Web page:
The Last Good Kiss

1978James Crumley ∙ 244 pgs

I really never gave genre fiction a fair shake. I’ve read it on and off over the years, but it wasn’t until the last few years that I figured out that I can’t go on reading post-modern namby-pamby novels forever. Plus, that stuff just doesn’t give me the jab it once did. So I’ve decided to embrace genre fiction once every few reads or so just to make sure I’m keepin’ it real. Or whatever. Now, this book, a cult classic from 1978, keeps it way more real than some others, but it’s these down-and-dirty private dick novels that just get the bookworm testosterone flowing. The Last Good Kiss is one of those novels that makes the latent writer in you (provided you’re male and have a proclivity for characters that drink hard, live hard and enact pretty egregious violence upon others and themselves) want to get out the old Remington and start typing away on your debut hard-boiled novel.

The plot itself is relatively simple, though I have an inordinate amount of trouble keeping names and relations straight. I think I read when I’m tired way too often, so I space on how people are connected and what their names are. Though this is totally my problem and unrelated to this particular book. Granted, our protagonist in this novel does, in fact, have a hard-to-remember name: C.W. Sughrue. As does the famous author he’s paid to track down: Abraham Trahearne. The thing is, the novel sets up the narrative as two men, Sughrue and Trahearne, in an epic battle of smarts and drinking; one trying to run, the other trying to track down. But that whole thing ends in a beat-down bar with an alcoholic bulldog almost right away. This is Crumley’s first red herring. Or, really, his first indication that this isn’t going to be the straight-ahead detective novel we thought it was going to be. Instead, this job turns into another job: track down the missing daughter of the bar owner in which he finds Trahearne.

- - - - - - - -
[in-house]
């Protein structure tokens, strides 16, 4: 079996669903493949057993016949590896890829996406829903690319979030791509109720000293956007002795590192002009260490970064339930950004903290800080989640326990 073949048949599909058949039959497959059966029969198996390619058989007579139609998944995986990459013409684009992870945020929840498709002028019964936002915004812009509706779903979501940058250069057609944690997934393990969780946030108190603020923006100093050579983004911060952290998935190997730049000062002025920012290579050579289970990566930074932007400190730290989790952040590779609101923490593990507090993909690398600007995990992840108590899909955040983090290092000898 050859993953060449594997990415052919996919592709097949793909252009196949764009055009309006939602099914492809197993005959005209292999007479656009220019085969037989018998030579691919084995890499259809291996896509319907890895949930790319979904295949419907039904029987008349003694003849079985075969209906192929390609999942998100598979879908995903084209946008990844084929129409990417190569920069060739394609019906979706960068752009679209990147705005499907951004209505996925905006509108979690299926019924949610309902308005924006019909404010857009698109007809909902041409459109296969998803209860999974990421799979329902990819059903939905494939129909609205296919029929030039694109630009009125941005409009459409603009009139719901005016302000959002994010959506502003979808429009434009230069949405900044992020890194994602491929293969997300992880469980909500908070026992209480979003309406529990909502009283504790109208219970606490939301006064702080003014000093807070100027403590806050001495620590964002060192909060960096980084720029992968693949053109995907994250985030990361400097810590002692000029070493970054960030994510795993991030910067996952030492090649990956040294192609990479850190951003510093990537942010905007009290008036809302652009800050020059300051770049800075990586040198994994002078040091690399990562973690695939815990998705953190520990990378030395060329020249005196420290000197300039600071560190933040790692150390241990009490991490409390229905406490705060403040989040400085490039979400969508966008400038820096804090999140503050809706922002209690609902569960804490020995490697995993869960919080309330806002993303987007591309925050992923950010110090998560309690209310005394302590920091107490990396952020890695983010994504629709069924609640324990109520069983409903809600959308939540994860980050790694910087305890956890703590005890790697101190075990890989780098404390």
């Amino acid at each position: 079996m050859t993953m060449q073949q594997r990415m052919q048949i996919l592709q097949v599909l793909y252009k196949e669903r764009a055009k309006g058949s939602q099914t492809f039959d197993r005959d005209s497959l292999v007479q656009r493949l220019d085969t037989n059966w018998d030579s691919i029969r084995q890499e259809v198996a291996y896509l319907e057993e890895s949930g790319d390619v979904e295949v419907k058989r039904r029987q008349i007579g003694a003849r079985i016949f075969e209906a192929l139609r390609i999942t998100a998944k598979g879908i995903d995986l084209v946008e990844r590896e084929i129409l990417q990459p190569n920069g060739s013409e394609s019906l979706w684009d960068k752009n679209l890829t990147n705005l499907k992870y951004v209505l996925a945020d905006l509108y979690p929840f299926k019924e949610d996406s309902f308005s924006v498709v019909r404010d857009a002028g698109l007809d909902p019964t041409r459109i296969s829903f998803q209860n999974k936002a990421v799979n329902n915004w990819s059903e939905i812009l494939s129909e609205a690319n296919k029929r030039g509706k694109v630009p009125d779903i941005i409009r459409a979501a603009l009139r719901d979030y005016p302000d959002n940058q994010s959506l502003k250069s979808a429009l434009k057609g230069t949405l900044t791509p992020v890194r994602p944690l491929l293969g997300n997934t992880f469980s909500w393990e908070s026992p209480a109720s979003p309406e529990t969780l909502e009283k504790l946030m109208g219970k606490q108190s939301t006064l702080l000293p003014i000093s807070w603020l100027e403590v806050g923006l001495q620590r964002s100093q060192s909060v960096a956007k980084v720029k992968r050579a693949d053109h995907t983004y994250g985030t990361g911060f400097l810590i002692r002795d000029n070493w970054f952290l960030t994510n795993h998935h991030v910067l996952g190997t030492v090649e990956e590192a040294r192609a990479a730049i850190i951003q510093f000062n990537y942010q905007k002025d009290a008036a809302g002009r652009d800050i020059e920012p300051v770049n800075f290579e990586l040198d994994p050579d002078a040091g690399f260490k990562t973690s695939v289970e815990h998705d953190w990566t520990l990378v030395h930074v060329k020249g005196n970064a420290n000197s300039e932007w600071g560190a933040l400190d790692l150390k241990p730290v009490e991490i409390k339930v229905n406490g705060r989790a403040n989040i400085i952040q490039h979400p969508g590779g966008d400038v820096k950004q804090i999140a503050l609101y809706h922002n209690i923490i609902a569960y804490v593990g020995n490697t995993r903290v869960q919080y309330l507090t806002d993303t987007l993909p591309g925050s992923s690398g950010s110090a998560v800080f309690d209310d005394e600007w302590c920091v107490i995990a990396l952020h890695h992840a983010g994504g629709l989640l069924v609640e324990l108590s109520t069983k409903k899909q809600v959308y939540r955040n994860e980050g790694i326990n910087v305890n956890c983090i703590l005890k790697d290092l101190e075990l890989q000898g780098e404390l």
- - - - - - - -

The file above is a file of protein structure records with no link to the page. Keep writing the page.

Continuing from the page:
Sure, it sounds like a feint by our author, but now we have this hardened, hard-drinking Vietnam vet from the great West paired with an equally hard-drinking WWII man of literature on a road adventure to find a girl they both know has already disappeared into the drug and sex haze of late 70s San Francisco. And, more than likely, is already dead. This is where is turns into something that is one part On the Road, one part Zen and the Art of Motorcycle Maintenance and another part pure Western, alcoholic fever dream akin to Under the Volcano. But all of it grounded in the dusty Western swagger of a “Folsom Prison Blues.” Along the way there is plenty of drinking and carousing. There is also a good dose of violence, perpetrated by and upon Sughrue. The testosterone is flowing, to be sure. But underneath it all is the heart of an author who strives for more than men punching and dehumanizing each other (and the woman they love and/or just happen to run across). His clever and insightful writing alone tells you there’s more to it than that. It’s almost a study on violence and depravity and what its effect is on the men we send off to war and what they bring back with them. War dehumanizes them so that they feel disconnected at times from the humans in their lives. And it compounds over time and becomes a self-fulfilling prophecy. Again, I don’t have a deep well of knowledge on this genre, but it seems to me this is a great place to start. Though Crumley’s prose and the memorable characters he crafts may spoil you for anything to come.